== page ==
Chapter 1

Preliminary Notions

1.1. Approximating a sum by an integral

In certain situations, it is useful to replace a sum by an integral. The

following result shows when and how this can be done.

Proposition 1.1. Let a, b ∈ N with a b and let f : [a, b] → R be a

monotonic function on [a, b]. There exists a real number θ = θ(a, b) such

that −1 ≤ θ ≤ 1 and such that

(1.1)

an≤b

f(n) =

b

a

f(t) dt + θ(f(b) − f(a)).

Proof. Indeed, assume that f is decreasing, in which case, using a geometric

approach, it is easy to see that

0

b

a

f(t) dt −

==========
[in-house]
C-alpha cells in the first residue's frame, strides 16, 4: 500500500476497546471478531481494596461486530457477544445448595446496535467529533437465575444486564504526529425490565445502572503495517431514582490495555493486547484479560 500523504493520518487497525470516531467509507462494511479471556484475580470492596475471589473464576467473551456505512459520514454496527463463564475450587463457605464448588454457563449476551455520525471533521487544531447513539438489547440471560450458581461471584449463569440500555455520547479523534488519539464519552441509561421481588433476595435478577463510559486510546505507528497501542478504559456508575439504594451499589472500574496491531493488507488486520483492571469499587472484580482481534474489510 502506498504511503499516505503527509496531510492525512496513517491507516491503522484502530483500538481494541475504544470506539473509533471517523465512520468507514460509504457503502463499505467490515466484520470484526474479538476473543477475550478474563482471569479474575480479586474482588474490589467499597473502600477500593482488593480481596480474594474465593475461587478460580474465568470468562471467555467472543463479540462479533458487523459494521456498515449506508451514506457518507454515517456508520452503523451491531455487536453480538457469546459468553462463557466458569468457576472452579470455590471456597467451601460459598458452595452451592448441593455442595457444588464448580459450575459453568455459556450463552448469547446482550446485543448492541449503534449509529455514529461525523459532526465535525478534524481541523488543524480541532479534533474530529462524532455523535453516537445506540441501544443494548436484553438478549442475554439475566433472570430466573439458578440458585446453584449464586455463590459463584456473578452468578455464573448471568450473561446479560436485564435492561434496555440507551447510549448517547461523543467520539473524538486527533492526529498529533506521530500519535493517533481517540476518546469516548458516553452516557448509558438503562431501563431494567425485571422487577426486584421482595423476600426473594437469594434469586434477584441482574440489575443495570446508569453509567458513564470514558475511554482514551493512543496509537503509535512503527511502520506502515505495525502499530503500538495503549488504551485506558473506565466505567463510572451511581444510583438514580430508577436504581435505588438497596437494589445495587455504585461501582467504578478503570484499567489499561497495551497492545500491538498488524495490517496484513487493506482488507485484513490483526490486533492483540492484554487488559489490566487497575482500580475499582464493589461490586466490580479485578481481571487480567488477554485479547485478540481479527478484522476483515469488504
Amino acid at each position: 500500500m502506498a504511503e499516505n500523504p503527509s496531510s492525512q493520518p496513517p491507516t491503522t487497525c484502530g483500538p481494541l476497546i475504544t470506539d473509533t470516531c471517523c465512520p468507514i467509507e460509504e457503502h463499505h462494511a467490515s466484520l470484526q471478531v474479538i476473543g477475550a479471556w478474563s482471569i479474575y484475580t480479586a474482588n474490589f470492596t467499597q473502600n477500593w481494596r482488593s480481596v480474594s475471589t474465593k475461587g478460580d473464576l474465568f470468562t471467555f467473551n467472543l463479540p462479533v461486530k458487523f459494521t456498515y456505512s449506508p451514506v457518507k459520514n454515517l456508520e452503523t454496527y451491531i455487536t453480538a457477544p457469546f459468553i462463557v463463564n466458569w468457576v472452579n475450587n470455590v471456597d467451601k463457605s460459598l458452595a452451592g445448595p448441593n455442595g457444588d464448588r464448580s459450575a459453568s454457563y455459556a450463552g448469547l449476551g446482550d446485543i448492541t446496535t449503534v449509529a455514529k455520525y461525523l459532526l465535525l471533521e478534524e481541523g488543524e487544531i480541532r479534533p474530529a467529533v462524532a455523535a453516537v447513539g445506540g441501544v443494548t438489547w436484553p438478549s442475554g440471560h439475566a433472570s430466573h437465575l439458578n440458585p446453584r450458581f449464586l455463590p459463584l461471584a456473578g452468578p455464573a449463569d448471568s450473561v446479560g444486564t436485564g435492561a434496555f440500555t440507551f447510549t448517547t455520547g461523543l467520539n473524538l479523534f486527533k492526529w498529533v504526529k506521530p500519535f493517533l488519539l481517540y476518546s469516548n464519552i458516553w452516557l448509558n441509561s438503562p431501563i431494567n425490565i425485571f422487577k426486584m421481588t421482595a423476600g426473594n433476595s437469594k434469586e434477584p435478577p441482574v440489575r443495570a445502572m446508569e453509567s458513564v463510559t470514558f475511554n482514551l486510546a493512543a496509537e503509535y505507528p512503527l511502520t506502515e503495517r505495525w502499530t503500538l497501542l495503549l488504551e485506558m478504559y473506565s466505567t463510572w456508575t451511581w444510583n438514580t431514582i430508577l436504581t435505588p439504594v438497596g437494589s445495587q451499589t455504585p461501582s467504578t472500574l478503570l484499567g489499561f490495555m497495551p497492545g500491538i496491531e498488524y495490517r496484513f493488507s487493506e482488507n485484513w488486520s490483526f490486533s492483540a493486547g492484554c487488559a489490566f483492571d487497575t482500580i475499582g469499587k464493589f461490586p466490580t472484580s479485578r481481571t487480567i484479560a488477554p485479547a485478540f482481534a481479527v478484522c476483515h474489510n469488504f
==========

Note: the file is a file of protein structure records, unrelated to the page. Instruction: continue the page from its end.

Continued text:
an≤b

f(n)

a≤n≤b−1

f(n) −

an≤b

f(n) = f(a) − f(b),

from which (1.1) follows easily. If on the other hand, f is increasing, the

same type of argument yields (1.1).

One can use this result to estimate log n!. Indeed, setting f(n) = log n

in (1.1), one obtains

log n! =

n

i=1

log i =

n

1

log t dt + θ(log n − log 1) = n log n − n + O(log n),

thus providing a fairly good approximation for log n!. A better estimate is

proved in Section 1.9.

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http://dx.doi.org/10.1090/gsm/134/01